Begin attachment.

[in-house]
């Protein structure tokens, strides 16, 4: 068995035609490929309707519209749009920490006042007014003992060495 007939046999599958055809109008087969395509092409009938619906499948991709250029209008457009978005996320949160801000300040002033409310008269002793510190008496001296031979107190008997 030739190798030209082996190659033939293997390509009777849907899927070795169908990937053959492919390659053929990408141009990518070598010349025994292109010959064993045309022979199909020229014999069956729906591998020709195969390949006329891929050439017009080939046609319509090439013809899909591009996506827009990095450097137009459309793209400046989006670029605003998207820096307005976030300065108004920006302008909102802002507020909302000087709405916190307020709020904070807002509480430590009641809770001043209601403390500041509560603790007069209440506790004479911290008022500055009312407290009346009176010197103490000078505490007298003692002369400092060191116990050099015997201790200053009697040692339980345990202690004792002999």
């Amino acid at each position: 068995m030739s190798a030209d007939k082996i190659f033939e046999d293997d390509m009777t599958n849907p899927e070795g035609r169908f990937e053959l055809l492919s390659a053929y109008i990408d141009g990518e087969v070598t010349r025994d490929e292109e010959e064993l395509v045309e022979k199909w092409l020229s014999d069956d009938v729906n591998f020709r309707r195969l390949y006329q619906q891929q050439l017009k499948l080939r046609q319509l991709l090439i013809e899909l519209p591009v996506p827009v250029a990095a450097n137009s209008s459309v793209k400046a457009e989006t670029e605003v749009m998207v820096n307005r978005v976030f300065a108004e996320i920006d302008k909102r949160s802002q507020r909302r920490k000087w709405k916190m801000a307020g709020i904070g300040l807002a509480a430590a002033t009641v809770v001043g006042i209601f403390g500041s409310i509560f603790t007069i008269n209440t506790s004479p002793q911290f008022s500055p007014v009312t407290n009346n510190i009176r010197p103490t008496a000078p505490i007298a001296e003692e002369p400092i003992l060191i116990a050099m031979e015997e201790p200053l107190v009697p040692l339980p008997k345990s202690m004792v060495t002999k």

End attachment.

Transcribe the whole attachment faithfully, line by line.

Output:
[in-house]
């Protein structure tokens, strides 16, 4: 068995035609490929309707519209749009920490006042007014003992060495 007939046999599958055809109008087969395509092409009938619906499948991709250029209008457009978005996320949160801000300040002033409310008269002793510190008496001296031979107190008997 030739190798030209082996190659033939293997390509009777849907899927070795169908990937053959492919390659053929990408141009990518070598010349025994292109010959064993045309022979199909020229014999069956729906591998020709195969390949006329891929050439017009080939046609319509090439013809899909591009996506827009990095450097137009459309793209400046989006670029605003998207820096307005976030300065108004920006302008909102802002507020909302000087709405916190307020709020904070807002509480430590009641809770001043209601403390500041509560603790007069209440506790004479911290008022500055009312407290009346009176010197103490000078505490007298003692002369400092060191116990050099015997201790200053009697040692339980345990202690004792002999």
């Amino acid at each position: 068995m030739s190798a030209d007939k082996i190659f033939e046999d293997d390509m009777t599958n849907p899927e070795g035609r169908f990937e053959l055809l492919s390659a053929y109008i990408d141009g990518e087969v070598t010349r025994d490929e292109e010959e064993l395509v045309e022979k199909w092409l020229s014999d069956d009938v729906n591998f020709r309707r195969l390949y006329q619906q891929q050439l017009k499948l080939r046609q319509l991709l090439i013809e899909l519209p591009v996506p827009v250029a990095a450097n137009s209008s459309v793209k400046a457009e989006t670029e605003v749009m998207v820096n307005r978005v976030f300065a108004e996320i920006d302008k909102r949160s802002q507020r909302r920490k000087w709405k916190m801000a307020g709020i904070g300040l807002a509480a430590a002033t009641v809770v001043g006042i209601f403390g500041s409310i509560f603790t007069i008269n209440t506790s004479p002793q911290f008022s500055p007014v009312t407290n009346n510190i009176r010197p103490t008496a000078p505490i007298a001296e003692e002369p400092i003992l060191i116990a050099m031979e015997e201790p200053l107190v009697p040692l339980p008997k345990s202690m004792v060495t002999k």